As the national economy sputters, the Indianapolis area is losing jobs faster than its peers, falling to levels not seen since 2002.
The metro area claimed 860,000 jobs in July, according to the latest figures from the U.S. Bureau of Labor Statistics, marking a new low since the recession began in December 2007.
The Indianapolis area has nearly 62,000 fewer people working now than it did then, with one-quarter of those jobs disappearing since April 1, when the city and the nation’s recoveries began to stall.
Indianapolis is by no means alone in losing jobs again this year, but the depth of the loss here outpaced that of other major Midwestern metro areas, such as Milwaukee, St. Louis and Kansas City.
Meanwhile, the nation as a whole has continued adding jobs throughout this year, even though overall confidence has ebbed, the stock market has plunged and the unemployment rate remains stubbornly high.
“We’ve been lagging other cities for a number of years now, especially when you look at, not only unemployment, but wages, which are always behind,” said Kyle Anderson, an economist at the Indiana University Kelley School of Business in Indianapolis, who focuses on the city’s economy.
Indeed, average weekly wages for private workers in Indianapolis are 8.6 percent lower now than they were four years ago, according to the Bureau of Labor Statistics. No other major Midwestern city has seen such a sharp decline.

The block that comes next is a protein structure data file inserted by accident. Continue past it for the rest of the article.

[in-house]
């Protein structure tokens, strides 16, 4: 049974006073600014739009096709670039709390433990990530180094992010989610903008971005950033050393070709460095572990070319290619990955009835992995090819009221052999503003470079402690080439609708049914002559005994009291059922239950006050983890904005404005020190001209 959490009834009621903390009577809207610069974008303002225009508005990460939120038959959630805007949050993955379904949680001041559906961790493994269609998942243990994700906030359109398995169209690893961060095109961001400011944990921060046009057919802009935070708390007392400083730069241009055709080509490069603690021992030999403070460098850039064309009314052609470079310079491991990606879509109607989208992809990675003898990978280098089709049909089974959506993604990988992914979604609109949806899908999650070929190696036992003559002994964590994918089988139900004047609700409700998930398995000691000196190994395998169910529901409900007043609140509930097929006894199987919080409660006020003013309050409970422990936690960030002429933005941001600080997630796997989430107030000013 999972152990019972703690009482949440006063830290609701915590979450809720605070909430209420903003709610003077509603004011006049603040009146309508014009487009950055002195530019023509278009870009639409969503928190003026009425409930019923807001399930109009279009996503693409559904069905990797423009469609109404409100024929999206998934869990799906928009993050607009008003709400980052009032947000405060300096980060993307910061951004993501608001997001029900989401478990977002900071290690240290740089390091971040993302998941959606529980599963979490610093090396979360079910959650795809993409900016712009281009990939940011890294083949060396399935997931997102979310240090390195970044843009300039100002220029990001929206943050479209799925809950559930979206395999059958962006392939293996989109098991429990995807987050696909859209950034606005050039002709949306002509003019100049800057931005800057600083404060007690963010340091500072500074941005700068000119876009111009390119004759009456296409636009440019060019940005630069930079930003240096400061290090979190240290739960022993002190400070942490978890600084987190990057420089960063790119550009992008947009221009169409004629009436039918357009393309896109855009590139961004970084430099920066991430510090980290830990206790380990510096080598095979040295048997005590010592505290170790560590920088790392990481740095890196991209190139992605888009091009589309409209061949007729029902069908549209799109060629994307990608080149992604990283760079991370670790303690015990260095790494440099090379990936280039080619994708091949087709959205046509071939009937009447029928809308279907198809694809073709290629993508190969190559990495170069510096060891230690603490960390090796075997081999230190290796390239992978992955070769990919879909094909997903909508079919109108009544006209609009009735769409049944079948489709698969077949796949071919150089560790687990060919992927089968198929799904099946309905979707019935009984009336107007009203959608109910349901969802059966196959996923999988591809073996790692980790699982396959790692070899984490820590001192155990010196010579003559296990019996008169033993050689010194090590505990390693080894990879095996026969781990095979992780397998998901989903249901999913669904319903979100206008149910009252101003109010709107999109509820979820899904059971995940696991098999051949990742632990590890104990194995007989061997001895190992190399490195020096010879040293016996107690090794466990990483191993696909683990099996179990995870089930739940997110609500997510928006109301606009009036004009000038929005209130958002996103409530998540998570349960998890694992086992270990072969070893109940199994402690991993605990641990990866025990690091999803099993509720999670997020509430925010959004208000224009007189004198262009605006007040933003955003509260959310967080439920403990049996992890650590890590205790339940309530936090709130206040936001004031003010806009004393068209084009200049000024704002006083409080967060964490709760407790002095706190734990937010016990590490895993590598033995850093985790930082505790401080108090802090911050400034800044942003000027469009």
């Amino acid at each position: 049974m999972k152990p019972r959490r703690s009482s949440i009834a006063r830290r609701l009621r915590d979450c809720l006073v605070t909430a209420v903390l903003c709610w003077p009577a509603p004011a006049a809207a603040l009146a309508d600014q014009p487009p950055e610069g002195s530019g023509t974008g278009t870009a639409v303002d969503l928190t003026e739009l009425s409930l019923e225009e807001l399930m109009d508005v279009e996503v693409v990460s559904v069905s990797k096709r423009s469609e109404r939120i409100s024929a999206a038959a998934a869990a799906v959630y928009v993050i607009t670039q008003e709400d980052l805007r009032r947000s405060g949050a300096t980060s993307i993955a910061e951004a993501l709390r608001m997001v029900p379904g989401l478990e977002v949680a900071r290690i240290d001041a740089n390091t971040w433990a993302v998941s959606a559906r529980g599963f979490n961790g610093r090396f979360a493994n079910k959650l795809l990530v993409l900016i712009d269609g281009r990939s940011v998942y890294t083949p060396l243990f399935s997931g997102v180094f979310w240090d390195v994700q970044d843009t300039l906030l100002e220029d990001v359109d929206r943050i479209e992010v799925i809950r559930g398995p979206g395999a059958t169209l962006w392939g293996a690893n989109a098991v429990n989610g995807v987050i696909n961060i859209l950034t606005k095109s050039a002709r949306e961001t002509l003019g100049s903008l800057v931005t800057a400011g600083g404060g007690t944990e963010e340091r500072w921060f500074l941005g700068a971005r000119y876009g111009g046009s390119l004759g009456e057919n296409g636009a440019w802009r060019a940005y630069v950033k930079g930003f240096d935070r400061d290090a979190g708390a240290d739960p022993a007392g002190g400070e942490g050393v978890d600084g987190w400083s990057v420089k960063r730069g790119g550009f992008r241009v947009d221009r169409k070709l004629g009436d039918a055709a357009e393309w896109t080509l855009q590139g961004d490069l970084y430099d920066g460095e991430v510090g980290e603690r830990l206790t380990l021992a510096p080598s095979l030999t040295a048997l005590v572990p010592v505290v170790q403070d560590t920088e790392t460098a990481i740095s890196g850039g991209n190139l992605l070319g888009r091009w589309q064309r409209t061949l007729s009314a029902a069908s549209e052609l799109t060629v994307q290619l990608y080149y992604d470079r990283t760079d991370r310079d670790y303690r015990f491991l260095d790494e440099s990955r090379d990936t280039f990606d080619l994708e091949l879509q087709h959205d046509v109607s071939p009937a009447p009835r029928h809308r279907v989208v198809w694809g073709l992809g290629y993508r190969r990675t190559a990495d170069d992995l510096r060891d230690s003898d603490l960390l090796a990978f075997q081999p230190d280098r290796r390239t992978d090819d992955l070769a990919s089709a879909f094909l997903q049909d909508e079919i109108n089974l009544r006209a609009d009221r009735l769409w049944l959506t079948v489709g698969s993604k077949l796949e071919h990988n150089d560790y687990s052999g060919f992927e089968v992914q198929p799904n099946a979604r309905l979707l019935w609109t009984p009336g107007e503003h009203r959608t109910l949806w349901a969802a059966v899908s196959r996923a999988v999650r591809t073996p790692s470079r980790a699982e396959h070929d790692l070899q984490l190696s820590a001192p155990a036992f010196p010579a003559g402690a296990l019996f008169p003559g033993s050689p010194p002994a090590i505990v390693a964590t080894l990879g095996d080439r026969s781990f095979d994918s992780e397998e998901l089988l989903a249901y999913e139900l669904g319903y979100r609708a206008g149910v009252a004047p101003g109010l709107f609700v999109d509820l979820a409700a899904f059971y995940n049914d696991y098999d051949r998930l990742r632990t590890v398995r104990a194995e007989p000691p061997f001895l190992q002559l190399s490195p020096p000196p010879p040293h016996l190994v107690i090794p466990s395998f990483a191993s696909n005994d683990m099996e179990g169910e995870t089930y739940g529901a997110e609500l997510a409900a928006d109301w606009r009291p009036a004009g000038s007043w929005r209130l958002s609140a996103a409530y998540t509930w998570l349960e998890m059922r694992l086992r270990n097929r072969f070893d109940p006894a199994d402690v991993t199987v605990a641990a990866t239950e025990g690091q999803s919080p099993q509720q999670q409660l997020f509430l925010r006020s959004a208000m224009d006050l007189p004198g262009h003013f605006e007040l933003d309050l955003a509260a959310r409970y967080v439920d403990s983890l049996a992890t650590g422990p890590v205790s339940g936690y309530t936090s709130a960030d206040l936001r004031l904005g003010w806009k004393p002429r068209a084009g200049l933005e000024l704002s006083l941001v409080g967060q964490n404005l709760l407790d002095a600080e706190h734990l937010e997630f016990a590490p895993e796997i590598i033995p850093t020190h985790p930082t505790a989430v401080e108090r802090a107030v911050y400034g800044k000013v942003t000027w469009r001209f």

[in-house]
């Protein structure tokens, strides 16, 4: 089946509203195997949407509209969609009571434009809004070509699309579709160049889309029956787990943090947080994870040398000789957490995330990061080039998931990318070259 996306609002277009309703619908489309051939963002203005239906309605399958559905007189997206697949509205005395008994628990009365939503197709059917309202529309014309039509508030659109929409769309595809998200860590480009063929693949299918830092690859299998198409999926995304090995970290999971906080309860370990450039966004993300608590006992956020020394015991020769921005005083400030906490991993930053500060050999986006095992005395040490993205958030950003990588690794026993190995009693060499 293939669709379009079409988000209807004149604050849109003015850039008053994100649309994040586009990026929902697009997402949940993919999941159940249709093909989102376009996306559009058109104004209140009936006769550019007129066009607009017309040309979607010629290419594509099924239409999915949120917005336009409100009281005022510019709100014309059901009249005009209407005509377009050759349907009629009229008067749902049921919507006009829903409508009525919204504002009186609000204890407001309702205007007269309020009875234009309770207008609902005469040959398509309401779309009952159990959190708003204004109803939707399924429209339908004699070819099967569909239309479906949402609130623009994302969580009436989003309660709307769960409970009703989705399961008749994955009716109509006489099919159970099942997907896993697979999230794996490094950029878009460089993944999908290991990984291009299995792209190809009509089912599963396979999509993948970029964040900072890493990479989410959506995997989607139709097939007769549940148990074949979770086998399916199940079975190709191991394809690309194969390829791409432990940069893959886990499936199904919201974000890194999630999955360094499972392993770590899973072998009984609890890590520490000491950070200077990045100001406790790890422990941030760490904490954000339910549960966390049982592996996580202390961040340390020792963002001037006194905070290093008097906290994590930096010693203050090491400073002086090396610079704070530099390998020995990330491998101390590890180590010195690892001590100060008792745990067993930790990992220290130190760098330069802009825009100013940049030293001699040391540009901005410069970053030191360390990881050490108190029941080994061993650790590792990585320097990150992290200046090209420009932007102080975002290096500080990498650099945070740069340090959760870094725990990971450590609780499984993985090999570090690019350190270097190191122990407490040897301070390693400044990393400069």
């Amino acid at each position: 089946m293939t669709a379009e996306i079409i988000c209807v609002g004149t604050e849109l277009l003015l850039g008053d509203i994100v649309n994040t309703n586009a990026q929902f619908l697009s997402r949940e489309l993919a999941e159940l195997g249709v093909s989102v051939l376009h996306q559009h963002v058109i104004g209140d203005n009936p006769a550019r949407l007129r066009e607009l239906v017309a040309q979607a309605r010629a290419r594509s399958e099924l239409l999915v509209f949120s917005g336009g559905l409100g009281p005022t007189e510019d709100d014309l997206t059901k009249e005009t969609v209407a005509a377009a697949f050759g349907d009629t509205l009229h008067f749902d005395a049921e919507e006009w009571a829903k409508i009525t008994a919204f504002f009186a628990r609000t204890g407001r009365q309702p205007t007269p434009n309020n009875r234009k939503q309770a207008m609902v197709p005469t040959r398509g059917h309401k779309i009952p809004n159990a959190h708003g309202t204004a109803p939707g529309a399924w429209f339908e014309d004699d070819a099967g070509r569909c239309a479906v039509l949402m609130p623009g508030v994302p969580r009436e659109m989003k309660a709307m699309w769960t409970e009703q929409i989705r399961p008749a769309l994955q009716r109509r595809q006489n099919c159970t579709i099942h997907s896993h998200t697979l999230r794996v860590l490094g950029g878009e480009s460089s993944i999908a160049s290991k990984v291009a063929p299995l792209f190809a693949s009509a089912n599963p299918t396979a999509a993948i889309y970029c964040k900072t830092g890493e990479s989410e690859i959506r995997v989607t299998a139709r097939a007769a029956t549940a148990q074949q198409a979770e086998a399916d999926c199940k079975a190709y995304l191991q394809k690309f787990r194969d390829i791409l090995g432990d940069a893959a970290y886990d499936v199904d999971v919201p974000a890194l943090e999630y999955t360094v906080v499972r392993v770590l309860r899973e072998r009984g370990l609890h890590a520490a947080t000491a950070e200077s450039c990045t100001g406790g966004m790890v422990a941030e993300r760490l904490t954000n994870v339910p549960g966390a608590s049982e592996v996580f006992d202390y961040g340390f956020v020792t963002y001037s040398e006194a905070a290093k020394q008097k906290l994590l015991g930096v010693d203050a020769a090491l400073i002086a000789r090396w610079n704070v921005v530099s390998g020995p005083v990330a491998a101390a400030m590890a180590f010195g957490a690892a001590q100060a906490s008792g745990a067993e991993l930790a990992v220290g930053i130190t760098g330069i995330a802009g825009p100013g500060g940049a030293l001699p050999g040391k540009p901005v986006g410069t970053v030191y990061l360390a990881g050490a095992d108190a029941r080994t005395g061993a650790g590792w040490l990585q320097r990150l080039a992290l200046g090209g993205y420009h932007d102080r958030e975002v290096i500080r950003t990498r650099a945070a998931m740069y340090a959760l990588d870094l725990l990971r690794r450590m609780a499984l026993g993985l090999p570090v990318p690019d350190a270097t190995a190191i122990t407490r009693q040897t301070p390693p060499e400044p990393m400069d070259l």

What’s ailing Indianapolis is clear, and yet, why it’s doing worse than other cities is not.
State and federal government employment has been plunging, as money from the 2009 federal stimulus bill has run out. In addition, Gov. Mitch Daniels has been more aggressive than most governors at slashing state spending in response to recession-depressed tax revenue.
In the year ending in July, the Indianapolis area lost 1,200 federal workers and another 1,500 state workers.
Other cities that are state capitals—such as Columbus, Ohio, and Nashville, Tenn.—have suffered similar declines in federal jobs, but have not suffered as many cuts at the state level.
On top of that, Eli Lilly and Co. has cut 1,700 jobs from its Indianapolis work force in the past two years, and WellPoint Inc. has shed 500 local jobs.